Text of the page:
• Parliament Buildings—three Neo-Gothic buildings that preside over Ottawa and overlook the Ottawa River and consist of the Peace Tower where the Memorial Chamber has five Books of Remembrance that list the names of Canadians killed in military service, the Library of Parliament which is the only original building saved from a fire in 1916 that has book-lined galleries, and the East and West Block which contain parliamentary offices and restored offices of the Fathers of the Confederation; Parliament Hill

Shopping in Cape Town, South Africa

From bustling marketplaces to more traditional brick-and-mortar stores, Cape Town has a variety of shopping experiences including malls, galleries, and niche stores.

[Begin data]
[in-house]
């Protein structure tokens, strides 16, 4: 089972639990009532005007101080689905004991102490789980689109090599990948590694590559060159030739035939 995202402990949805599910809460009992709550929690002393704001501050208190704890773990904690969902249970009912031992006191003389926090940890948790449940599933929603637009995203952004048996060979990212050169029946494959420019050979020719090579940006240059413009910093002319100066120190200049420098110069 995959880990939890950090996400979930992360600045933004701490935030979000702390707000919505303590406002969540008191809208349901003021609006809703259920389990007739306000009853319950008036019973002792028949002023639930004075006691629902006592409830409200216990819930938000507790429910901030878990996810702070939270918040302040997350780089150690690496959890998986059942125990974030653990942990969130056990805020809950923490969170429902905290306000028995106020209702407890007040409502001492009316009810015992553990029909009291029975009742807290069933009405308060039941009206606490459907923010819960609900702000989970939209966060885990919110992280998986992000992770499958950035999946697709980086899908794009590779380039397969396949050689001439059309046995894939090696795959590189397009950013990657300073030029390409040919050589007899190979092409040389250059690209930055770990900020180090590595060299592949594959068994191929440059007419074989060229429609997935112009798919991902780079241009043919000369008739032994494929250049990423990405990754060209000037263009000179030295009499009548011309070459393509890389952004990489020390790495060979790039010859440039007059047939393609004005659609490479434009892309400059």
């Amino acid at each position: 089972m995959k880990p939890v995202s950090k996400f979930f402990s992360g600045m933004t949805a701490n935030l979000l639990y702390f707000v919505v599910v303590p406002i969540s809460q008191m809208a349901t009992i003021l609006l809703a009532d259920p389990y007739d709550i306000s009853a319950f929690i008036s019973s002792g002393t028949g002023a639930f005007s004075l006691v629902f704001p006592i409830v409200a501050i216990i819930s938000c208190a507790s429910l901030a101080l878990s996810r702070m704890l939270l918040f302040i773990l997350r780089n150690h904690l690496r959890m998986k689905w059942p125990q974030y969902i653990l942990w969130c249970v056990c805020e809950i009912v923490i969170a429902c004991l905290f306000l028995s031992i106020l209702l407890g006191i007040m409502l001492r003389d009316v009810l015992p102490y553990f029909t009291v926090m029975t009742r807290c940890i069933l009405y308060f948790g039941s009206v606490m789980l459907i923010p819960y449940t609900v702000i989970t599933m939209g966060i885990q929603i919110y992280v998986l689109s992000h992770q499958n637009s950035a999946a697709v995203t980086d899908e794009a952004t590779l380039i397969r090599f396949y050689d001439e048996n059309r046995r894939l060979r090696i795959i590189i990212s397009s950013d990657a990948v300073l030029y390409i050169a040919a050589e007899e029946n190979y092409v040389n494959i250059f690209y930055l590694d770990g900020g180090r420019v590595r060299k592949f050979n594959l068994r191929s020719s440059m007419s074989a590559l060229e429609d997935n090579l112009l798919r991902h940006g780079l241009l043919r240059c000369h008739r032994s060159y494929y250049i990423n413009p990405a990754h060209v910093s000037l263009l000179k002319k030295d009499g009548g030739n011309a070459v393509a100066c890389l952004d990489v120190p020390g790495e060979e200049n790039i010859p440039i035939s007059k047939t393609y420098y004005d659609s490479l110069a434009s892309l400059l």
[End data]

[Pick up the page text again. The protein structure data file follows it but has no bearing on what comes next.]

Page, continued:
• Baraka Gifts and Décor—a shop with arts, crafts, jewelry, handmade leather notebooks, photo albums, and vintage and antique items; Shop 13A, Dixon Street, Cape Quarter
  • V&A Market on the Wharf—South Africa’s most enticing fresh food and produce market including a foodie bookshop, demo kitchen, and more culinary experiences; Dock Road
  • Canal Walk Shopping Centre—a large mall with a variety of international retailers, a hotel, cinema, and food court; Century City Drive
  • Watershed—sells home décor, jewelry, and souvenirs; Breakwater Boulevard, V&A Waterfront
  • Neighbour Goods Market—home to interesting stores and vendors and good food selection; 373-375 Albert Road
  • Kumanov Cosmetics—allows customers to make their own perfume and sells body creams and other body products; 3 Viola Road
  • The Book Lounge—a bookstore with a good selection of titles and a basement café; 71 Roeland Street
  • Rust-en-Vrede Gallery—an art gallery that displays the works of both established and new artists with a clay museum as well; 10 Wellington Road